To ask the Secretary of State for the Home Department in how many annual reports of county constabularies the classification under the heading breath tests includes a category no requirement or impairment; what is the total number of such tests administered; and how this is classified in the annual tables published by his Department.
I understand that four county constabularies specify a category of "no requirement" or a category of "impairment" in the details of evidential breath tests recorded in their annual reports under breath tests. These categories cover circumstances where a person who is required to provide a specimen for analysis at a police station has been arrested either because of obvious signs of impairment or for other reasons and has not been required before arrest to take a roadside screening breath test. In the Home Office statistics of breath tests, England and Wales 1988, a copy of which was placed in the Library on 7 August 1989, it is shown in figure 1 (page 12) that, out of 126,500 drivers required to provide an evidential sample for analysis, 9,500 were arrested for impairment or for other reasons. Statistics for 1989 are not yet available.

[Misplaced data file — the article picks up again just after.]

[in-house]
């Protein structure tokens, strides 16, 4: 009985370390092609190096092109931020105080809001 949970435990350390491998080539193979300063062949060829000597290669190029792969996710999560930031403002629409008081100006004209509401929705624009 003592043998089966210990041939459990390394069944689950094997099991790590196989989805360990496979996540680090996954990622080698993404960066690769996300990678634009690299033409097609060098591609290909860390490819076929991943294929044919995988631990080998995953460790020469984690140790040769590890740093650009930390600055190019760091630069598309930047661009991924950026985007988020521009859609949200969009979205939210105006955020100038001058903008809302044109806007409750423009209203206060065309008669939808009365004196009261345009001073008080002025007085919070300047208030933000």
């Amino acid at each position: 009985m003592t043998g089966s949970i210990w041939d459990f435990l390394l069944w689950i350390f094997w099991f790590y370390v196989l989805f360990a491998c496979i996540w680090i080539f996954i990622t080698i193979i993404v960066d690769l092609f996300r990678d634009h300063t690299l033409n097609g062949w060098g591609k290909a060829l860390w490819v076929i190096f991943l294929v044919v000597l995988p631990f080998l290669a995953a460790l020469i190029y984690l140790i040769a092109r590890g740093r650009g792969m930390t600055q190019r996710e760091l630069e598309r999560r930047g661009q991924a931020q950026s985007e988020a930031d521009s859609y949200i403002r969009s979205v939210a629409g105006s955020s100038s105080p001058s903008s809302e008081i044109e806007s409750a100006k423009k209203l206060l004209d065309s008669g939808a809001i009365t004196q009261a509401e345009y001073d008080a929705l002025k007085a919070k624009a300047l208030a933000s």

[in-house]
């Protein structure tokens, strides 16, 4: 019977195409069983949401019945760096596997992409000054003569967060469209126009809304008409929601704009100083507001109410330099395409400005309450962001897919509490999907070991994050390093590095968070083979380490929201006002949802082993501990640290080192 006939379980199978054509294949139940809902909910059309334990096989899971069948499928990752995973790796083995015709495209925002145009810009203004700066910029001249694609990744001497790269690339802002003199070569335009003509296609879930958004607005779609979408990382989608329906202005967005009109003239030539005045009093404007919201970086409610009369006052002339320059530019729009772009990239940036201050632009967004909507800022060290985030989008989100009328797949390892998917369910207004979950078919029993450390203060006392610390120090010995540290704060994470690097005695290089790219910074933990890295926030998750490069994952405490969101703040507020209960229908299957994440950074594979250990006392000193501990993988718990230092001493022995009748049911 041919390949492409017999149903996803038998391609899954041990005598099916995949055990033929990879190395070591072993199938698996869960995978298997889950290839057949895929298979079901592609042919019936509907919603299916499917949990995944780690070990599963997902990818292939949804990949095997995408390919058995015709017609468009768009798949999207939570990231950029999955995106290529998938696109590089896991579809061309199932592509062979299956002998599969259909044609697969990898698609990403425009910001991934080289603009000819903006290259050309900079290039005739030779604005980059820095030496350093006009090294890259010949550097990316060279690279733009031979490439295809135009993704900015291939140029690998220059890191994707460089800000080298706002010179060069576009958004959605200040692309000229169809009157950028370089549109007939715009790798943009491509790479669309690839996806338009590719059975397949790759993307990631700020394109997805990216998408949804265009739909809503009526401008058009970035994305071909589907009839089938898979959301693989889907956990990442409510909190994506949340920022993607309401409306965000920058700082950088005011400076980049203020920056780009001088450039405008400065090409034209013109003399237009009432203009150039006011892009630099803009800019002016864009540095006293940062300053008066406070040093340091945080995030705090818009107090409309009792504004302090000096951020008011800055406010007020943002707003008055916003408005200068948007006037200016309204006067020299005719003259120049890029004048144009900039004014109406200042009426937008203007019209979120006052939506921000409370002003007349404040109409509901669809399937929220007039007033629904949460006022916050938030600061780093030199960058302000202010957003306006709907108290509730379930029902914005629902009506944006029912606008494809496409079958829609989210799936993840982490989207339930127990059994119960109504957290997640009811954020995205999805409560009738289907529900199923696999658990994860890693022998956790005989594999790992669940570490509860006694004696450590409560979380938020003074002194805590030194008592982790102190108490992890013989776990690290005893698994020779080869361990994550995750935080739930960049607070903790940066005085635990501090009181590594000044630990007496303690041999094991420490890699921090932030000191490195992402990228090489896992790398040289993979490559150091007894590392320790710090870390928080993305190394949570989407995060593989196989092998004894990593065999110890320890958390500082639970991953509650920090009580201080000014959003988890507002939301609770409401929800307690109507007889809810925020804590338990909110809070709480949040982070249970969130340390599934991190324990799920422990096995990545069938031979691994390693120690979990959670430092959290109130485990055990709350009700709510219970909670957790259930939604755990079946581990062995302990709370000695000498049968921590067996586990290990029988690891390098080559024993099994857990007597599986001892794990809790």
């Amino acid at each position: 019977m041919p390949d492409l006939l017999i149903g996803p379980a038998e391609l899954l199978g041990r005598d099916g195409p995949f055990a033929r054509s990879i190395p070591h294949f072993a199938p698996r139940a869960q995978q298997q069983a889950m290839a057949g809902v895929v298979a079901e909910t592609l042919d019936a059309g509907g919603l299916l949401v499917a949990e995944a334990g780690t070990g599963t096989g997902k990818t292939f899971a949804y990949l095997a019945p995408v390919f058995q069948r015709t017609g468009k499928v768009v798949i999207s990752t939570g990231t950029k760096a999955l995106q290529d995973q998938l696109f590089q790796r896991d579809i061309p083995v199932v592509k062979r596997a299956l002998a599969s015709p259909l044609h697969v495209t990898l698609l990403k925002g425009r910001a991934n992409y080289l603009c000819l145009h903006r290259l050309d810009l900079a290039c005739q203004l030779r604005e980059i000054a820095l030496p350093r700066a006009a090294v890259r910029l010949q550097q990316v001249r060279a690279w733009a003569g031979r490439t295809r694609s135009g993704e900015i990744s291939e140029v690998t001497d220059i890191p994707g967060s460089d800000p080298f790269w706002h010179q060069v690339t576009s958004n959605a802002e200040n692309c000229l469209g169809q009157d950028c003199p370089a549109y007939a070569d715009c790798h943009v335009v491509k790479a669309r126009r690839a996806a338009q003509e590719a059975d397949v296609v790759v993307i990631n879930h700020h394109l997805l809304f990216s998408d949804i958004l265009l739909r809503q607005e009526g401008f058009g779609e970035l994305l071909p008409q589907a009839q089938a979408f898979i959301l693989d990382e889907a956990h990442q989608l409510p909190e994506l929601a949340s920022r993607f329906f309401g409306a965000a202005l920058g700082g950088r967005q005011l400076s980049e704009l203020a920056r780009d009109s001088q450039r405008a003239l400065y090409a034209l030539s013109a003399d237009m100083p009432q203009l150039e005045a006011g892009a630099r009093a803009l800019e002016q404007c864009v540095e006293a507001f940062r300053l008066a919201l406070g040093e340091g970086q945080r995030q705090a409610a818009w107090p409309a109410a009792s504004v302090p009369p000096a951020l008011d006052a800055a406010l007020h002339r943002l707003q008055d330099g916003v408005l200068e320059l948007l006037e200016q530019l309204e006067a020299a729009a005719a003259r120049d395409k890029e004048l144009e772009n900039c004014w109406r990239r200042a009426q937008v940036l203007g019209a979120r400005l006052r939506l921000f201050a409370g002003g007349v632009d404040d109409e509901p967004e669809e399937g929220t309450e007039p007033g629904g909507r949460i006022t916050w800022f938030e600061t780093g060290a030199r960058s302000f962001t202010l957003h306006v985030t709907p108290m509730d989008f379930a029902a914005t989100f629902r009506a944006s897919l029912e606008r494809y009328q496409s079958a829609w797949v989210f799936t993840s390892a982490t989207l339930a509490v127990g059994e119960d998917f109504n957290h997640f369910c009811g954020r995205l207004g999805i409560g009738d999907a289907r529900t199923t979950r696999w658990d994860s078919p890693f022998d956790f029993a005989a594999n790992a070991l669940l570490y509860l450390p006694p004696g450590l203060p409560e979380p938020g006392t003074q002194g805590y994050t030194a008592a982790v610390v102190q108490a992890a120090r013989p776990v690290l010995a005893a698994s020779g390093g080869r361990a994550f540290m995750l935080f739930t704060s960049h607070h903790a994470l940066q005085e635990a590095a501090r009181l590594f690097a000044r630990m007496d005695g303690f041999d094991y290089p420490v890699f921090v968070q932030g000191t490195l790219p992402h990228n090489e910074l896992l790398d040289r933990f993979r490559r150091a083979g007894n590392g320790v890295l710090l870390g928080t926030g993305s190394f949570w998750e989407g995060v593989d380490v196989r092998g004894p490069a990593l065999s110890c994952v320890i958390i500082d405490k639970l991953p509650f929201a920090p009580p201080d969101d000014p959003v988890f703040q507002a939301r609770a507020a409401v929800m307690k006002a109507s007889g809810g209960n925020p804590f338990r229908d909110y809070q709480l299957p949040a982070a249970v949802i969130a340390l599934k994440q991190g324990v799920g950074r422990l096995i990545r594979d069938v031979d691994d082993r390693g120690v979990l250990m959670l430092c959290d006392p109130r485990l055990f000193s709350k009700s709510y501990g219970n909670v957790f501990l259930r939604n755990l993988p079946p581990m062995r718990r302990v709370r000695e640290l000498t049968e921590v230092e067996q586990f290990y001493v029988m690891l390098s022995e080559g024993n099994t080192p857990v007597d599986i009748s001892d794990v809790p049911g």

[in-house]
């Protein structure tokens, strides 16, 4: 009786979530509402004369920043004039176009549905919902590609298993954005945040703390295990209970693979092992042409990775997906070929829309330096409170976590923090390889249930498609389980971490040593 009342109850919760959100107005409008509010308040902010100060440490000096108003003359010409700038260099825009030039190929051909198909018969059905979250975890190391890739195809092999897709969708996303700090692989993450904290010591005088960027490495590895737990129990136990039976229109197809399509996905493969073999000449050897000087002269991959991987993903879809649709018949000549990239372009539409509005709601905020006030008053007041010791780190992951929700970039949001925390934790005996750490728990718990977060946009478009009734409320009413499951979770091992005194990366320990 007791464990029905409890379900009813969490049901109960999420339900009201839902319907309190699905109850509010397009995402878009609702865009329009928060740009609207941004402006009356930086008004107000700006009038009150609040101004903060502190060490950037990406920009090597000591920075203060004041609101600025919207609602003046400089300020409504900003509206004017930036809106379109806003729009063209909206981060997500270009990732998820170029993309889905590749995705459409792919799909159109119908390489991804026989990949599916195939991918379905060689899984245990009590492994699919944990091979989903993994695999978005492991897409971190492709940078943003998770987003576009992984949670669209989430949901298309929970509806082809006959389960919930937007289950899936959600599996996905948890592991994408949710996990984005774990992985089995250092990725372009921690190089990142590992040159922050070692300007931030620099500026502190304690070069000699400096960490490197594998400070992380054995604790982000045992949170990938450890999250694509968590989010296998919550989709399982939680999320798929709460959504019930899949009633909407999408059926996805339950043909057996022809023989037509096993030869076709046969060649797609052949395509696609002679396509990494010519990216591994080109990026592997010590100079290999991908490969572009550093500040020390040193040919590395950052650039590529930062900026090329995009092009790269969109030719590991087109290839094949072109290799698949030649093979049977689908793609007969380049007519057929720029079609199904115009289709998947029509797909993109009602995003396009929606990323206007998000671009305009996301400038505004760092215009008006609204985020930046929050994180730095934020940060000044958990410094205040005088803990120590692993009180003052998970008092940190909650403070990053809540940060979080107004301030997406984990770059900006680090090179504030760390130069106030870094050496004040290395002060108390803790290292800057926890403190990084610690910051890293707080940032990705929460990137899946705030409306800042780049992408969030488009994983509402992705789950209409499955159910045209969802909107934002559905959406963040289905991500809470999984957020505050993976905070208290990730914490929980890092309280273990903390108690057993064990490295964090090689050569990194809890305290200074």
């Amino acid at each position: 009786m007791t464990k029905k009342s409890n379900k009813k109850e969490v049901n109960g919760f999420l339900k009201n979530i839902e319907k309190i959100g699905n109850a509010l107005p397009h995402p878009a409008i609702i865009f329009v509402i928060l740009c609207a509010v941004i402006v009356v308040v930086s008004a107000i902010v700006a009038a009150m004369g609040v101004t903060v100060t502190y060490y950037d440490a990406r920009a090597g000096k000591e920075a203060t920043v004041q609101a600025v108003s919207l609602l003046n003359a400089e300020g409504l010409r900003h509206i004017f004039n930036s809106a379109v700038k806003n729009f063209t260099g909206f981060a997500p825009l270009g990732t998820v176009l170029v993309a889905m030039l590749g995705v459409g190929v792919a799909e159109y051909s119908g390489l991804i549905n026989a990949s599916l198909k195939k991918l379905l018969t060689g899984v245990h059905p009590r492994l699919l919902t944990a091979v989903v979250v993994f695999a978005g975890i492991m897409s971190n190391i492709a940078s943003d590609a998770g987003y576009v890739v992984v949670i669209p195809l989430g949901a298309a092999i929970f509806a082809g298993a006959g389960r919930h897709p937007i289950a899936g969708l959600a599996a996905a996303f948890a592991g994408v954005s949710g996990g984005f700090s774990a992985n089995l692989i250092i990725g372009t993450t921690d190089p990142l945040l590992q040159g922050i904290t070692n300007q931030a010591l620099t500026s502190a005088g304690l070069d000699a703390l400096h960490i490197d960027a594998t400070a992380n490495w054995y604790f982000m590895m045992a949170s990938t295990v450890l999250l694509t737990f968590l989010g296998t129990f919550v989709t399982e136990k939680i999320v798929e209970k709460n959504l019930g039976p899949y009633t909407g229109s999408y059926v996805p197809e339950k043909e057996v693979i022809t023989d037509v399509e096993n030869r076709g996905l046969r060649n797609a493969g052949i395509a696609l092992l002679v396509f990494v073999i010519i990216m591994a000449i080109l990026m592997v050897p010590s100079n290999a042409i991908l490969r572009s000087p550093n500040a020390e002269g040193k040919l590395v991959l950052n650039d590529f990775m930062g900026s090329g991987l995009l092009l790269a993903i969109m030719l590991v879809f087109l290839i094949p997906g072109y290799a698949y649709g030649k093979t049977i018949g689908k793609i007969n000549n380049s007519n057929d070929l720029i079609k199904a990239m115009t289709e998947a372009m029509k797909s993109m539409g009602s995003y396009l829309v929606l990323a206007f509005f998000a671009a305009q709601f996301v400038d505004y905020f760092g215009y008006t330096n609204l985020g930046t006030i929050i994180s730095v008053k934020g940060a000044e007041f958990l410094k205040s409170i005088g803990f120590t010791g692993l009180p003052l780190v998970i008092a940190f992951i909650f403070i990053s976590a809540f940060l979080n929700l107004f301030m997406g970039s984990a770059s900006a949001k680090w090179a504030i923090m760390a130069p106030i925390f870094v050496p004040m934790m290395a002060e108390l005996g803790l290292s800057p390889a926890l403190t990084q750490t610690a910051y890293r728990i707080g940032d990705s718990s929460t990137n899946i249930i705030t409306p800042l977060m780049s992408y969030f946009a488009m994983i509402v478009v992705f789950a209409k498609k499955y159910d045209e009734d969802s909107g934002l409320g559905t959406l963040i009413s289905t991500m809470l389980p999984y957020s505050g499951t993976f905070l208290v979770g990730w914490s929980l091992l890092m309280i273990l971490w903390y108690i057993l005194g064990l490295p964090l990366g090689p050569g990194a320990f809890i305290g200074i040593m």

To ask the Secretary of State for the Home Department how many prisoners were in (a) long-term (b) short-term and (c) remand prisons, respectively, in May 1979; how many prisoners are held in each prison at present; and what changes in capacity for each category of prison have taken place since May 1979.
The information is not available in the form requested. Prison service establishments are generally categorised according to whether they hold young offenders or adults, sentenced or unsentenced, or a mixture of these. Long and short-sentenced prisoners are, in many cases, held in the same establishment.Comparative information of population and certified normal accommodation (CNA) broken down by types of establishment is as follows:
|31 May 1979||March 1990|
|Local prisons3 and remand centres (male)||19,290||13,578||19,898||14,421|
|Training prisons4 (male)||14,462||15,360||19,874||20,933|
|Young offender institutions5 (male)||7,160||7,696||5,889||6,976|
|1 Population figures for Friday 30 March 1990.|
|2 CNA figures for Sunday 11 March 1990.|
|3 Holds sentenced and unsentenced adults and young offenders.|
|4 Holds sentenced adults.|
|5 Holds sentenced young offenders.|
|6 All types of establishment.|
To ask the Secretary of State for the Home Department whether consultants have now been appointed to provide detailed and accurate estimates of cost for the different options for changing the management structure and organisation of the magistrates courts service.